The immediate effects of a bankruptcy order on the bankrupt

The following Restructuring & Insolvency practice note provides comprehensive and up to date legal information covering:

  • The immediate effects of a bankruptcy order on the bankrupt
  • What happens after the bankruptcy order is made
  • What is the period of bankruptcy, and when is the bankrupt discharged?
  • The circumstances that would give rise to further sanctions being imposed
  • Additional effects of a bankruptcy order or BRO/BRU

The immediate effects of a bankruptcy order on the bankrupt

The purpose of a bankruptcy order is two-fold:

  1. first, it is to secure the bankrupt's estate for the benefit of the bankrupt's creditors so that it can be realised to share out among the creditors by way of a dividend

  2. secondly, it is to allow rehabilitation to the bankrupt by releasing them from their debts (with certain exceptions), which now fall exclusively on the bankruptcy estate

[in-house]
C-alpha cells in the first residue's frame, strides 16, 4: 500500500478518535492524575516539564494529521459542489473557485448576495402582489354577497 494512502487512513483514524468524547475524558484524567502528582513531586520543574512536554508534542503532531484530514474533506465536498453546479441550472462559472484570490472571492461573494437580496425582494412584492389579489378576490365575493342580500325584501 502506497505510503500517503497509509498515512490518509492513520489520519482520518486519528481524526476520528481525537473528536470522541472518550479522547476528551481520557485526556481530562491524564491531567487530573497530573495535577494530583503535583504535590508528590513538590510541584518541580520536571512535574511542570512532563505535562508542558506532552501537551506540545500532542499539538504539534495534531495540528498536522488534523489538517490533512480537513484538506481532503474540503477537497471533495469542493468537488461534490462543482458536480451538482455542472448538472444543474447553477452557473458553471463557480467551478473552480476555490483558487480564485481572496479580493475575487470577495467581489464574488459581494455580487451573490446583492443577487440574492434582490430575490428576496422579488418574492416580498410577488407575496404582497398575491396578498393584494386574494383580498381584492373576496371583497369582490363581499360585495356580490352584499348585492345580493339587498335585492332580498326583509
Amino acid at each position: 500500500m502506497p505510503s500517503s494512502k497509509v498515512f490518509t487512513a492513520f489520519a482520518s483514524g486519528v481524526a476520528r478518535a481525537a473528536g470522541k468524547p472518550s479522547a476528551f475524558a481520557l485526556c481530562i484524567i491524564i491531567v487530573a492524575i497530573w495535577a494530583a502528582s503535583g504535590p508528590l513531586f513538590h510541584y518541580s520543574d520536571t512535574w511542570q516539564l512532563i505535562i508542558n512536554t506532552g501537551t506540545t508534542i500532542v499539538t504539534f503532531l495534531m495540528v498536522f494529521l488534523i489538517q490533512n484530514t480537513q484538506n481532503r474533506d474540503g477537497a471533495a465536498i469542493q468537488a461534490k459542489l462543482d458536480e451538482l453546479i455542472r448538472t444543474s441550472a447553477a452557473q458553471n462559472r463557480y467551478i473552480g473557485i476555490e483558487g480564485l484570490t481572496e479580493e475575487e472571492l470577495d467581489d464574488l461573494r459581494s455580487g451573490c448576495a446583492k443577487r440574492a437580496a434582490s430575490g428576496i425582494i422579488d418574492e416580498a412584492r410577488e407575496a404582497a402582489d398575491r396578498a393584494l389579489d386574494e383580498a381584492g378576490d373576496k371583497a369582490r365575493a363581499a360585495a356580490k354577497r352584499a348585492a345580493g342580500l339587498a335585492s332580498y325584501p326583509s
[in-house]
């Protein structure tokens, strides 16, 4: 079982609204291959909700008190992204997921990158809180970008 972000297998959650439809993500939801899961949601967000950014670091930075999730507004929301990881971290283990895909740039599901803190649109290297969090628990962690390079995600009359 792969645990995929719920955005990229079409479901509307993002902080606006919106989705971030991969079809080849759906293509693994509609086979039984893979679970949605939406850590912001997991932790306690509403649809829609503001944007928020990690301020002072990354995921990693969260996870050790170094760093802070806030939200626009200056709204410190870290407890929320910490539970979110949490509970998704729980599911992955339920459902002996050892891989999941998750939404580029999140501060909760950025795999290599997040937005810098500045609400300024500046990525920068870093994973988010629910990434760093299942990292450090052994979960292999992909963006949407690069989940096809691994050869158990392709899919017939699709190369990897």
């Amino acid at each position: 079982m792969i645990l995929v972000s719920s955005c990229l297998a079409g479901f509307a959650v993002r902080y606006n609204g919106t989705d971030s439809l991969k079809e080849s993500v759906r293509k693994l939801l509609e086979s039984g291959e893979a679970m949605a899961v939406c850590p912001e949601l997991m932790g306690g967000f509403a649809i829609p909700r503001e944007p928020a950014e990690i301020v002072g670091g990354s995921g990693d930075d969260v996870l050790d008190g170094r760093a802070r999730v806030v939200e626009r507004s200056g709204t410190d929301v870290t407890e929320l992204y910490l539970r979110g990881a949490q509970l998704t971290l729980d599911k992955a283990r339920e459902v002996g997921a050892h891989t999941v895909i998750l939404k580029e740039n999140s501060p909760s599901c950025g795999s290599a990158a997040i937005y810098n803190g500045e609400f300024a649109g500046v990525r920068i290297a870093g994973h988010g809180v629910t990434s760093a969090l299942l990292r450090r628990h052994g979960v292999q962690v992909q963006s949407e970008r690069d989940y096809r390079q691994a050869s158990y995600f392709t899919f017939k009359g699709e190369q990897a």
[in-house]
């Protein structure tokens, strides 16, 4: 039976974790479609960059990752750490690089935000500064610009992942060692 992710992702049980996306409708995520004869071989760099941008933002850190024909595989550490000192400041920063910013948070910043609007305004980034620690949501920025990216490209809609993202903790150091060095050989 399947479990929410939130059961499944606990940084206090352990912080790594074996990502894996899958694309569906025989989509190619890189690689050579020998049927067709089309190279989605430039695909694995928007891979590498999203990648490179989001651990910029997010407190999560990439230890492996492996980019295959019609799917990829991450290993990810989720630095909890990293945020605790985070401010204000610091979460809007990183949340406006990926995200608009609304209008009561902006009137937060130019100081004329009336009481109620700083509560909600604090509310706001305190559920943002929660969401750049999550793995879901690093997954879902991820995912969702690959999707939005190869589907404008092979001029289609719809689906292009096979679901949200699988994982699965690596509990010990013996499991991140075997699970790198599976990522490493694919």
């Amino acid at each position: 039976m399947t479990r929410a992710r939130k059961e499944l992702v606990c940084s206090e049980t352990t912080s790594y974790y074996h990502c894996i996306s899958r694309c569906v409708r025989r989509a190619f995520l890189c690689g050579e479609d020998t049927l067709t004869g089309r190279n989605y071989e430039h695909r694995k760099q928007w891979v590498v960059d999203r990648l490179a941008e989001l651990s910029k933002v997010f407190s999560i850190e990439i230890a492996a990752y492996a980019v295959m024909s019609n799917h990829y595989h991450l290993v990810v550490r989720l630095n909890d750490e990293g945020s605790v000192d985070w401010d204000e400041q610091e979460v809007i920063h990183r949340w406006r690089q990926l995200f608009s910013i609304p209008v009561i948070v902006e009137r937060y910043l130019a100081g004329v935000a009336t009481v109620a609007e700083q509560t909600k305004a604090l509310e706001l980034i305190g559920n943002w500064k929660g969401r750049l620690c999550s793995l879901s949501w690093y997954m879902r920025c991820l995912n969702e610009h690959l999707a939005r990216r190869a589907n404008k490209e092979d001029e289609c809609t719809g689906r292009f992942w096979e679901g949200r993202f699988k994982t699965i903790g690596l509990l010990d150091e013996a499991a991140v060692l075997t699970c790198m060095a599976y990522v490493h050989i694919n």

In order to police this policy properly—and ensure that it is fair to creditors—the trustee in bankruptcy (trustee) is given significant powers of investigation and, where necessary, to reverse the effects of antecedent transactions which had the effect of prejudicing the creditors. This Practice Note examines what happens after a bankruptcy order is made, its main effects, the period of bankruptcy, the bankrupt's discharge from bankruptcy, and the circumstances which might give rise to further sanctions being imposed on the bankrupt.

This Practice Note does not examine the powers and duties of the trustee, or the way the trustee will deal with the bankruptcy estate. For further reading on this, see our Practice Notes:

  1. Roles, powers, functions and duties of a trustee in bankruptcy

  2. What assets vest in the trustee in bankruptcy and what steps does the official receiver or trustee in bankruptcy need to take?

What happens after the bankruptcy order

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